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Do You Know How Active and Passive Immunity Work to Keep You Healthy?

Passive immunity

Passive immunity refers to the creation of immunity by introducing antibodies from outside the organism, such as the injection of antivenom after having been bitten by a snake.

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IDEA EXTRACTED FROM:

Do You Know How Active and Passive Immunity Work to Keep You Healthy?

Do You Know How Active and Passive Immunity Work to Keep You Healthy?

https://www.thoughtco.com/active-immunity-and-passive-immunity-4134137

thoughtco.com

6

Key Ideas

Our Immunity

Immunity is defined as the set of defenses, that our bodies possess, which has the role to protect us against pathogens and to fight against infections.

Immunity categories

There are several immunity categories:

  • Nonspecific defenses: these work against all foreign matter and pathogens
  • Specific defenses: these are specialized in fighting against particular threats
  • Innate immunity: natural immunity that protects one from birth until death
  • Acquired immunity: it is the third line of defense, which offers protection against specific types of pathogens.

Active immunity

By active immunity, we generally understand the resistance that our immune system shows against pathogens.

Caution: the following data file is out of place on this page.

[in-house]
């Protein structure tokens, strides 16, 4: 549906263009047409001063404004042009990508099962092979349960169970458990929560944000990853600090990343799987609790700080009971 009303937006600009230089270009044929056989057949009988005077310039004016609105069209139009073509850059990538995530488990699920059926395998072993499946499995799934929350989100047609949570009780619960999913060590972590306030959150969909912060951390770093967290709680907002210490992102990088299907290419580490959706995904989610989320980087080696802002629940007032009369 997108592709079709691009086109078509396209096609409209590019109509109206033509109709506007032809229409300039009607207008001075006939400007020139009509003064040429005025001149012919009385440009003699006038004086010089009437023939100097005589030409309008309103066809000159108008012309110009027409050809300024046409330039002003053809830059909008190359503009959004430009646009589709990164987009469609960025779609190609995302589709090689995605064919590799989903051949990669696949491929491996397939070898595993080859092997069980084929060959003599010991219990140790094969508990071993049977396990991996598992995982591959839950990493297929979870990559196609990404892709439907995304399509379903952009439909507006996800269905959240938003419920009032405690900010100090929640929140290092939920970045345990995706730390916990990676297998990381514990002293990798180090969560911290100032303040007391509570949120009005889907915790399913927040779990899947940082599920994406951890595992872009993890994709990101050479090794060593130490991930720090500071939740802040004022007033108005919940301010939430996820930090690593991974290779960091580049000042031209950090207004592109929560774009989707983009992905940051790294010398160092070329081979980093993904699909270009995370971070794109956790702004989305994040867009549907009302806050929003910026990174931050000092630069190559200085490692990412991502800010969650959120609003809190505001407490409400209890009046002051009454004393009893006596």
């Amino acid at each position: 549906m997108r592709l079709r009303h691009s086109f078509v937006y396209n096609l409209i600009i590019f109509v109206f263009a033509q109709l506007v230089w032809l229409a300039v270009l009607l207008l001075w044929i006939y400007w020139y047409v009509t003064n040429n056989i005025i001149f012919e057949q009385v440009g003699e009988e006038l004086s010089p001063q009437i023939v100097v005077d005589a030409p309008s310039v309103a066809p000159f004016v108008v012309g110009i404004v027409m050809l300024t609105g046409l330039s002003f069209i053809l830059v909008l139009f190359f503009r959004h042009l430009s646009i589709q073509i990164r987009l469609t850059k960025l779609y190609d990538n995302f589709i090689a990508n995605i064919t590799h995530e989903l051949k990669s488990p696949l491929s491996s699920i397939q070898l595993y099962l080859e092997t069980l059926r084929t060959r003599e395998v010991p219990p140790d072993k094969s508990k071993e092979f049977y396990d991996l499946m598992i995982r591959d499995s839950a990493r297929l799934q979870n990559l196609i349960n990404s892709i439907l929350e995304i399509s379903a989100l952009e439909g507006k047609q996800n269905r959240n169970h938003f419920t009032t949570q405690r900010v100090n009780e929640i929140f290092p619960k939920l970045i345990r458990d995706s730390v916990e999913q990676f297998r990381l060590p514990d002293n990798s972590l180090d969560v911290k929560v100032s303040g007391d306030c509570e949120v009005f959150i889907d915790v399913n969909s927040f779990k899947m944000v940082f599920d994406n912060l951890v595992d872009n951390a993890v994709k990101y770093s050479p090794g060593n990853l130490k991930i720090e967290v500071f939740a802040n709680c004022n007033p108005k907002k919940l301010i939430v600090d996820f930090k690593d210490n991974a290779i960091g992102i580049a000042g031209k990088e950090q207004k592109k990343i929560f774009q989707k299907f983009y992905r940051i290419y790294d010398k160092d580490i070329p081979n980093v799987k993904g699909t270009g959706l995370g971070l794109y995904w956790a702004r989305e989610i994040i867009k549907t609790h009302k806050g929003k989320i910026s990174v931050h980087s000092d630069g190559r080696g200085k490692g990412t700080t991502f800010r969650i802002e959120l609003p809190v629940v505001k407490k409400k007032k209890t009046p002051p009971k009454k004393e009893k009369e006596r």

By the so-called 'clonal selection', enough antibodies are built up in order to help our organism fight off colds or different diseases.

Active immunity features

  • The need to be exposed to a pathogen or to the antigen of a pathogen, which leads to the production of antibodies
  • The cells involved are of three types: T cells, B cells and anti-presenting cells
  • Immunity is acquired after several exposures to the antigen
  • Active immunity can last up to an entire life
  • This type of immunity can cause at most some autoimmune disease and allergies, however, there are no issues generally.

Passive immunity

Passive immunity refers to the creation of immunity by introducing antibodies from outside the organism, such as the injection of antivenom after having been bitten by a snake.

Passive immunity features

Among the features of passive immunity, the most known are:

  • This type of immunity does not require exposure to antigen or to an infectious agent
  • The response to an infectious agent is immediate
  • The immunity is effective on short term
  • The so-called 'serum sickness' is one of the effects of the exposure to antisera.

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Our immune system

The immune system does an outstanding job most of the time. To provide such excellent protection against bacteria, viruses, parasites, and fungi, our immune system must continuously learn.

Innate immunity

Innate immunity cells quickly respond to invaders and can deal with over 90% of infections.
These cells recognize invaders by looking for broadly shared patterns, such as common molecules on the surface of most bacteria.

Adaptive immunity

When the innate response fails to deal with an invasion, the adaptive immunity takes over. The adaptive cell looks for a specific pattern. It could be a particular protein on the surface of a virus or bacteria.

There are millions of adaptive immune cells, each to recognize a different pattern. When they recognize an invader, they multiply to form an army to kill it. This process can take a week when a new invader infects us. After the invader is removed, the adaptive cells that recognized it are kept as specialized memory cells.

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